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When is it appropriate to use a hyphen?

I am unsure if and when to hyphenate steady state (in a mathematical context), i.e.:

We now calculate the steady-state concentration from the given formula.

I looked at this generic hyphenation question, but the links given there did not give a clear rule for this case.

To me, it seems most natural to write:

This is the steady state described by the formula.

But, at the same time:

This is the steady-state concentration described by the formula.

That is, hyphenate if it describes another noun but not if it stands on its own. Does that make sense? Searching for books on Amazon brings up titles with both steady state and steady-state which seem to at least partially conform to this rule.

Or would it be better to just chose either hyphenation or no hyphenation and then stick to that consistently?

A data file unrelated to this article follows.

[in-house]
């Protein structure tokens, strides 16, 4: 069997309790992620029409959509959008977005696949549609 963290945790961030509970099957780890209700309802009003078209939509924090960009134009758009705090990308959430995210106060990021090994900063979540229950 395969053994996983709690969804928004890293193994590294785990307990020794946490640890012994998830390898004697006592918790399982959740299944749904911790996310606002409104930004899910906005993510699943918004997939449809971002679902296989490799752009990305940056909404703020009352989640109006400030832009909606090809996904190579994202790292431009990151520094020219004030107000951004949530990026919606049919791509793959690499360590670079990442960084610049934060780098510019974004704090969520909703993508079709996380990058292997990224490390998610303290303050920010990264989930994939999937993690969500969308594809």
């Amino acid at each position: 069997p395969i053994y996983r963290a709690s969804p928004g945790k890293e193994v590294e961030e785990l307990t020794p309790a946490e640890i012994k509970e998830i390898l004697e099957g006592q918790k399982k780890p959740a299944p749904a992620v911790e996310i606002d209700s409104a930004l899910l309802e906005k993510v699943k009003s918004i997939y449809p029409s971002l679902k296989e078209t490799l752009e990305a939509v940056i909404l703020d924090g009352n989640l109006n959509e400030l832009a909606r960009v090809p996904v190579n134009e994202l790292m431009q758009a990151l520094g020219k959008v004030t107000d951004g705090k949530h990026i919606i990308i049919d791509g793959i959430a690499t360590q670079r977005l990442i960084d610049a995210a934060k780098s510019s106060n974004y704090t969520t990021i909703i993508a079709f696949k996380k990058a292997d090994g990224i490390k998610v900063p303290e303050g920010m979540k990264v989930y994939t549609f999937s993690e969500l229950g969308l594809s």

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Perhaps you weren't looking at the right generic question. (^_^) How about these: To hyphenate or not?, When is it appropriate to use a hyphen?. –  RegDwigнt Jun 10 '11 at 9:17
    
@RegDwight: Hmm I didn't see those. Guess I need to brush up on my searching skills. Thanks a lot for the links! –  stff00 Jun 10 '11 at 11:20
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marked as duplicate by Robusto, Alain Pannetier Φ, Alenanno, Marthaª, snumpy Jun 10 '11 at 21:23

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up vote 5 down vote accepted

Steady is an adjective which modifies state in all these cases. So where state is the noun, there should be no hyphen. Where steady and state are used as a single adjective - a compound modifier - for another noun (concentration, in your first example) they should be hyphenated.

In other words, your instinct is correct.

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